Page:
Robert Christgau: Dean of American Rock Critics

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Consumer Guide Album

K'naan: The Dusty Foot Philosopher [iM Culture, 2008]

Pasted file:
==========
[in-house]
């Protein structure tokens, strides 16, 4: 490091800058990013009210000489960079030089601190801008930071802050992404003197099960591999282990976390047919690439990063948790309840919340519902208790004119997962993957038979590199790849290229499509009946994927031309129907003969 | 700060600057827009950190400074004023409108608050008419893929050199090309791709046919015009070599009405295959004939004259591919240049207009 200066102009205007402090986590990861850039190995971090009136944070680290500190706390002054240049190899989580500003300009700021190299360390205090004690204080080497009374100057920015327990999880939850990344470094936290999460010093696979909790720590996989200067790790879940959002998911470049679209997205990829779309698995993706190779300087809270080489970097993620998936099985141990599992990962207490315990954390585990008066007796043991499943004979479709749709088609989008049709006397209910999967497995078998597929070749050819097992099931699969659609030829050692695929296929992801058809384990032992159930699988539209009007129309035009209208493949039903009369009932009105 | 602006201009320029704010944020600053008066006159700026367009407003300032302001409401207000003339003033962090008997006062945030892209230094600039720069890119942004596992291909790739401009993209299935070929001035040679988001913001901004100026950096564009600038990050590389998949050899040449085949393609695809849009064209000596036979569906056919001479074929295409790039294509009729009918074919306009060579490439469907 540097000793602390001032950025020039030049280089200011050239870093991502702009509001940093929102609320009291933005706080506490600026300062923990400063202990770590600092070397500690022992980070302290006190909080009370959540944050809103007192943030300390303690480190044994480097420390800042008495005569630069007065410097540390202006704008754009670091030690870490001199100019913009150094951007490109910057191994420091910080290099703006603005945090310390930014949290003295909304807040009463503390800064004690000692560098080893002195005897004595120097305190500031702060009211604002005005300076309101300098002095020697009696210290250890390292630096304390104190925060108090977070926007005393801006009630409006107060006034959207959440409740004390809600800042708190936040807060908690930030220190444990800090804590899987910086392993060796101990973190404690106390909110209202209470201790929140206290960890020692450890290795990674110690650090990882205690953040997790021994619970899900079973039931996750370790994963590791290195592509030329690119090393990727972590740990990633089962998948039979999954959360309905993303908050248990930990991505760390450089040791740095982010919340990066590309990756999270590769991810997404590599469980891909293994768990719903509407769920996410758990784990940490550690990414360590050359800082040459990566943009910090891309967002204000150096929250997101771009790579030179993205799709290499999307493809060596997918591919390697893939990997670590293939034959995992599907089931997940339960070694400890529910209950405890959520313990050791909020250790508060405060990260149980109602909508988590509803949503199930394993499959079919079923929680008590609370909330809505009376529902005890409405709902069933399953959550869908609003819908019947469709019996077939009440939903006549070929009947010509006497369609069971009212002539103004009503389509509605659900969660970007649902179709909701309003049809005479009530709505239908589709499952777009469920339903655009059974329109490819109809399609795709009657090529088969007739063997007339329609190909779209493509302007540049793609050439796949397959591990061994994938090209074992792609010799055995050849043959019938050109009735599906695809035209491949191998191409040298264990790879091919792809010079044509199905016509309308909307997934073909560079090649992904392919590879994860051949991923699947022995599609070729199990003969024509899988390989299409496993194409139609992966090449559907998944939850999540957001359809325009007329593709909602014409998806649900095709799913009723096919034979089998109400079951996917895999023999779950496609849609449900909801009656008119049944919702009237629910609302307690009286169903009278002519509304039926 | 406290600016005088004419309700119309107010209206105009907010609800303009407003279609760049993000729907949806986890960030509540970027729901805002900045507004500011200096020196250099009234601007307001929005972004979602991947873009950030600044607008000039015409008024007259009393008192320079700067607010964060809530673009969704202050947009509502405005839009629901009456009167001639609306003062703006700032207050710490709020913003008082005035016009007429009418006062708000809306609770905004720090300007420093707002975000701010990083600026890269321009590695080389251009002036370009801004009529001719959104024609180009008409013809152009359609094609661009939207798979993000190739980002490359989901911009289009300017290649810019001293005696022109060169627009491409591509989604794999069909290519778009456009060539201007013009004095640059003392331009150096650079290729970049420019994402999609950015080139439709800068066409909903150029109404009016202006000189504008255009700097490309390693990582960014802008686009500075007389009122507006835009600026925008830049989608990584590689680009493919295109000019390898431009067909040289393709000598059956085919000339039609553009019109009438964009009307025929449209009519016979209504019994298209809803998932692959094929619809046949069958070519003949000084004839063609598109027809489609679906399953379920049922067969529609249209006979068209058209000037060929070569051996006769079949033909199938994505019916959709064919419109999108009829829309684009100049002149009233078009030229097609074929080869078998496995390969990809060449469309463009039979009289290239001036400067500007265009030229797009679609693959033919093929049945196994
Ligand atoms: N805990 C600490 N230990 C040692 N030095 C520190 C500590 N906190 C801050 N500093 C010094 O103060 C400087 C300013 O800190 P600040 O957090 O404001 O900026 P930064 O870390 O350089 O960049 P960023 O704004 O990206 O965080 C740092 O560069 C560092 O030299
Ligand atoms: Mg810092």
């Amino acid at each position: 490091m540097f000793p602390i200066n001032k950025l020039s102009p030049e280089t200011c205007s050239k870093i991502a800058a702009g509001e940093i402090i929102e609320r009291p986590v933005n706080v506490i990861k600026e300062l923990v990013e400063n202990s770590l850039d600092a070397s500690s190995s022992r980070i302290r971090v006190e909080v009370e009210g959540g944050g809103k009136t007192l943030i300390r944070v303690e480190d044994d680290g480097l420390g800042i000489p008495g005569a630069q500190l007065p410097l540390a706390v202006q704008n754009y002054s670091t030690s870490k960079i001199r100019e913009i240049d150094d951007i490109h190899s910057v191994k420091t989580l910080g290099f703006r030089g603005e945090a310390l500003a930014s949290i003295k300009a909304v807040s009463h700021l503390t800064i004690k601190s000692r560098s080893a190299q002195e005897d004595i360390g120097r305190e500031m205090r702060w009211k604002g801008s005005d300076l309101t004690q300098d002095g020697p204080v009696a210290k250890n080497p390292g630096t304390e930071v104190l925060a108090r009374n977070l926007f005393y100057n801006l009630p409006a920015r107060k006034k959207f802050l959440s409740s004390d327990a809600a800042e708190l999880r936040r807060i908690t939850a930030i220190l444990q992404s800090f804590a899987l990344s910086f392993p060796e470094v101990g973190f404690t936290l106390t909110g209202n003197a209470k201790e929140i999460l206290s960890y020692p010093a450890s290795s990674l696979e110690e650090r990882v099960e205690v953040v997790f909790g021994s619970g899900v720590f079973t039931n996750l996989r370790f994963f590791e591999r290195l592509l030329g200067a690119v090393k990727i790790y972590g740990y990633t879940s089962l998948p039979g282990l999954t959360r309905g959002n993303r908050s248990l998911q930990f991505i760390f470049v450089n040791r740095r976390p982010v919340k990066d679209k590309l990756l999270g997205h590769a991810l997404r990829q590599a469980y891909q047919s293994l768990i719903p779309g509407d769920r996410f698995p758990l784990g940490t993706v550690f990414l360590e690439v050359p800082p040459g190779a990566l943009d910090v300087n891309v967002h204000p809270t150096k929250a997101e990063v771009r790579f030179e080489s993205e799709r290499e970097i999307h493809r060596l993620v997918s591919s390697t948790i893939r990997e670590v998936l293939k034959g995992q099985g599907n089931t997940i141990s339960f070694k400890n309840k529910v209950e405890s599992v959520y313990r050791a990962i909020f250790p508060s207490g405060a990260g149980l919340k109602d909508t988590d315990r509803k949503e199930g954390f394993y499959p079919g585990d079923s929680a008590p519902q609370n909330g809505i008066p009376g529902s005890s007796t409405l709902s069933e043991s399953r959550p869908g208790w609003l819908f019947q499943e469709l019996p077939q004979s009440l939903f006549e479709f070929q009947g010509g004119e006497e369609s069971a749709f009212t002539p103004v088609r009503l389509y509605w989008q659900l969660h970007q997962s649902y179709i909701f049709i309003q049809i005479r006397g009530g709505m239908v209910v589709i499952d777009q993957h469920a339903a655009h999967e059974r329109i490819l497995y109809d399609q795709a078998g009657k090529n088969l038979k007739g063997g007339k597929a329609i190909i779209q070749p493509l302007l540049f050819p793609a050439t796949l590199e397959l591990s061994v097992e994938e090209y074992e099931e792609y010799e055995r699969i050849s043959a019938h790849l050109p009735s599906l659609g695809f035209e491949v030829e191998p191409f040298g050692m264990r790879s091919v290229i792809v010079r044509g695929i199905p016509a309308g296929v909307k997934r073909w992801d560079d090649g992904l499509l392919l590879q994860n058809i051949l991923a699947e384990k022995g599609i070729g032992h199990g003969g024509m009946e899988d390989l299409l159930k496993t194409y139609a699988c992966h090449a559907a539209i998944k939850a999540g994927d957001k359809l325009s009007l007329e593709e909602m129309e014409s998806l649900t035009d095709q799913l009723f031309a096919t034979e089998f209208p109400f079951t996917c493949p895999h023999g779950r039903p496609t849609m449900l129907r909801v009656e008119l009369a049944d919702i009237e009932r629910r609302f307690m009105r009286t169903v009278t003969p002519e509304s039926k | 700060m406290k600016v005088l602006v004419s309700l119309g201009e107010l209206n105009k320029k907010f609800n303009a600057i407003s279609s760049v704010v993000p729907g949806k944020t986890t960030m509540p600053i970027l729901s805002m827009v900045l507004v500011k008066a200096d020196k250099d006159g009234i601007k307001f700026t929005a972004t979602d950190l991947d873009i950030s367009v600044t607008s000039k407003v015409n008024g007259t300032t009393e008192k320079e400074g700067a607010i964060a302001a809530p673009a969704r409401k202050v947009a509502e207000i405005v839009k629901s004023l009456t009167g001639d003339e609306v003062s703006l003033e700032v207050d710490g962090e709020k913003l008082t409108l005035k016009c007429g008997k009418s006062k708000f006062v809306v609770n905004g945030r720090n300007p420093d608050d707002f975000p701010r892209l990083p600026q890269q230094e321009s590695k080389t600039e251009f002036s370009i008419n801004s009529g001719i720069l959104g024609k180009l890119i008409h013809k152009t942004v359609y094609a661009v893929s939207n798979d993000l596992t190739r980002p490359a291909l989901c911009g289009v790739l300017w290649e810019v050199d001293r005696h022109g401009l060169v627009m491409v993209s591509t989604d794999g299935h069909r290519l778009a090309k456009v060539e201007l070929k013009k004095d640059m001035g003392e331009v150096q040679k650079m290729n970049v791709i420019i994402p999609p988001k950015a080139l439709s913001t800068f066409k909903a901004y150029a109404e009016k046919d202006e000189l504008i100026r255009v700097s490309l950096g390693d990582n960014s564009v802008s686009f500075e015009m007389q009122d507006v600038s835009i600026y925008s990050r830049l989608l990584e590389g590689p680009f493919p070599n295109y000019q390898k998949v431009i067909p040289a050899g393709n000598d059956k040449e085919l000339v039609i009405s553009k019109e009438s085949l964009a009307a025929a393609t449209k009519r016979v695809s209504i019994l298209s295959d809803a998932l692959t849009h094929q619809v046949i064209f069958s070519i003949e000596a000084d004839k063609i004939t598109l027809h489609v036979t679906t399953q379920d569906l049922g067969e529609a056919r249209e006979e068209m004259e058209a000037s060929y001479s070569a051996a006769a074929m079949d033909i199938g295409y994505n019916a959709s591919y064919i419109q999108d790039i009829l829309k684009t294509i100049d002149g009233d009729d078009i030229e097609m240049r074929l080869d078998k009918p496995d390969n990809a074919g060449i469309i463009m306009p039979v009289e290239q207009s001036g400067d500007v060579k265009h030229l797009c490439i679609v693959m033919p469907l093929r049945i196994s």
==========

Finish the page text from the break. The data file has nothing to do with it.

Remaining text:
Hip-hop is the most vital musical genre on the planet and Afropop has a glorious history. But African hip-hop is uneven, awkwardly derivative, hard to hear from the outside. So this Somalia-born Canadian is some kind of miracle worker. After rapping phonetically to CDs mailed to Mogadishu by his father, a Third World intellectual turned immigrant cabdriver, K'naan learned English from scratch when he finally escaped Mogadishu himself, and his skills are gigantic. What accent he has is subsumed in his high, sharp, unexpectedly comedic flow. He embellishes his simple beats with deft choruses and tunelets, and his African effects are savvy and unforced. The album opens with water music I'd tag as Mbuti, meaning forest-derived, although Somalia is desert--a sound I've always believed rappers should sample for the delight of it, and that he makes signify. Before you assume the guy is kinda soft, imagine the war-zone childhood described in "What's Hardcore?" He thinks you're soft, and will take you down if you get in his way. A